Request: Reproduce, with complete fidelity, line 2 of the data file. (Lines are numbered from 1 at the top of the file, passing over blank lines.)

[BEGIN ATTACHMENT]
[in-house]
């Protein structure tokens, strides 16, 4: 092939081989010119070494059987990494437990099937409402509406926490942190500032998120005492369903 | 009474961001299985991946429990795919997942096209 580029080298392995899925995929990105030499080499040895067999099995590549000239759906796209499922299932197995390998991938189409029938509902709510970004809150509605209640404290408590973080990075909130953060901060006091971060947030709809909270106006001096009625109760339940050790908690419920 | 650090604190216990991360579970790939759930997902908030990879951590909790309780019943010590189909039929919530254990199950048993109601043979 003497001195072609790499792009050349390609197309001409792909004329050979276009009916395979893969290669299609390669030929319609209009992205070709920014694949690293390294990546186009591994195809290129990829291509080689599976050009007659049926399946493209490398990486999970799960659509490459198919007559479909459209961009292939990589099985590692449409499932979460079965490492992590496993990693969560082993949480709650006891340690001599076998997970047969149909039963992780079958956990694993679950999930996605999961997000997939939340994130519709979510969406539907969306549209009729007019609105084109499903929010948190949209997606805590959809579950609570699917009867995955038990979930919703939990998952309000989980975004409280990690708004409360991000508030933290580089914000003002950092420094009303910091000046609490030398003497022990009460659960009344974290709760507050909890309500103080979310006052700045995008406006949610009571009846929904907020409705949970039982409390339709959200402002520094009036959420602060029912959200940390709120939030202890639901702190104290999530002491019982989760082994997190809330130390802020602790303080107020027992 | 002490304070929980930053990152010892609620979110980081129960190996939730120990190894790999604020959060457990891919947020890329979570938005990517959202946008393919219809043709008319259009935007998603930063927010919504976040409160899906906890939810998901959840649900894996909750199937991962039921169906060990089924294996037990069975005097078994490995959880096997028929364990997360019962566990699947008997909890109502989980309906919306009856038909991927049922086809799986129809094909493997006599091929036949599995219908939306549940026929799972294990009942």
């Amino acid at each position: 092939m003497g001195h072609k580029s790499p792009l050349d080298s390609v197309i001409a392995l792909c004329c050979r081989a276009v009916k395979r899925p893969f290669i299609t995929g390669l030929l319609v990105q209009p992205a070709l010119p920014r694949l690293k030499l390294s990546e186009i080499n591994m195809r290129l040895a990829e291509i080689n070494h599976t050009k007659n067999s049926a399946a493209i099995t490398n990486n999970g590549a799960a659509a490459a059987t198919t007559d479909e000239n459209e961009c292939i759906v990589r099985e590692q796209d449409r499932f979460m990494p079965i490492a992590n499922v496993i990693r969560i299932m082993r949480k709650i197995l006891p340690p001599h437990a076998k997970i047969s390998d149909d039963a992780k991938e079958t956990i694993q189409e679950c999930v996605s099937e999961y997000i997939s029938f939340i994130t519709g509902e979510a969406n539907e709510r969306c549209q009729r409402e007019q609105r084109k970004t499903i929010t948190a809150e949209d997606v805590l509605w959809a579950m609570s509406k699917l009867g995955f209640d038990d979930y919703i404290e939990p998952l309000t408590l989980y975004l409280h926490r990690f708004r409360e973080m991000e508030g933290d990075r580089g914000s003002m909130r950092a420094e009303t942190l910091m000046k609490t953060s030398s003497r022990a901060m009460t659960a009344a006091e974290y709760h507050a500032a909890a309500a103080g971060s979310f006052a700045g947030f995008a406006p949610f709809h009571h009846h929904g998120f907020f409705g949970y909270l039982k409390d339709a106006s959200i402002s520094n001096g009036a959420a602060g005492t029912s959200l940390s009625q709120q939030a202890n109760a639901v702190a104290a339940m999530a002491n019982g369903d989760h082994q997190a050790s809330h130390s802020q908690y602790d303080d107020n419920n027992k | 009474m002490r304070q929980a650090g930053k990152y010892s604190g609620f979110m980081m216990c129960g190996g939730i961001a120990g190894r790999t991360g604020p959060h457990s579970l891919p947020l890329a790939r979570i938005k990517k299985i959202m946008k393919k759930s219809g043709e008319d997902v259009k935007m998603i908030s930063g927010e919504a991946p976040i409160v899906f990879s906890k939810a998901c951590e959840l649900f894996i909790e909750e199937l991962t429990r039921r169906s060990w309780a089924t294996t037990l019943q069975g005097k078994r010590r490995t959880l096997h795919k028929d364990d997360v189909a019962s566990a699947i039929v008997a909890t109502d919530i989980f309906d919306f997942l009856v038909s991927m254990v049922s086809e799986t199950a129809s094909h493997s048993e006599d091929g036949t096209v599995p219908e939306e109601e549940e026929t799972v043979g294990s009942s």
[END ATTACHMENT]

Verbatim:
């Protein structure tokens, strides 16, 4: 092939081989010119070494059987990494437990099937409402509406926490942190500032998120005492369903 | 009474961001299985991946429990795919997942096209 580029080298392995899925995929990105030499080499040895067999099995590549000239759906796209499922299932197995390998991938189409029938509902709510970004809150509605209640404290408590973080990075909130953060901060006091971060947030709809909270106006001096009625109760339940050790908690419920 | 650090604190216990991360579970790939759930997902908030990879951590909790309780019943010590189909039929919530254990199950048993109601043979 003497001195072609790499792009050349390609197309001409792909004329050979276009009916395979893969290669299609390669030929319609209009992205070709920014694949690293390294990546186009591994195809290129990829291509080689599976050009007659049926399946493209490398990486999970799960659509490459198919007559479909459209961009292939990589099985590692449409499932979460079965490492992590496993990693969560082993949480709650006891340690001599076998997970047969149909039963992780079958956990694993679950999930996605999961997000997939939340994130519709979510969406539907969306549209009729007019609105084109499903929010948190949209997606805590959809579950609570699917009867995955038990979930919703939990998952309000989980975004409280990690708004409360991000508030933290580089914000003002950092420094009303910091000046609490030398003497022990009460659960009344974290709760507050909890309500103080979310006052700045995008406006949610009571009846929904907020409705949970039982409390339709959200402002520094009036959420602060029912959200940390709120939030202890639901702190104290999530002491019982989760082994997190809330130390802020602790303080107020027992 | 002490304070929980930053990152010892609620979110980081129960190996939730120990190894790999604020959060457990891919947020890329979570938005990517959202946008393919219809043709008319259009935007998603930063927010919504976040409160899906906890939810998901959840649900894996909750199937991962039921169906060990089924294996037990069975005097078994490995959880096997028929364990997360019962566990699947008997909890109502989980309906919306009856038909991927049922086809799986129809094909493997006599091929036949599995219908939306549940026929799972294990009942």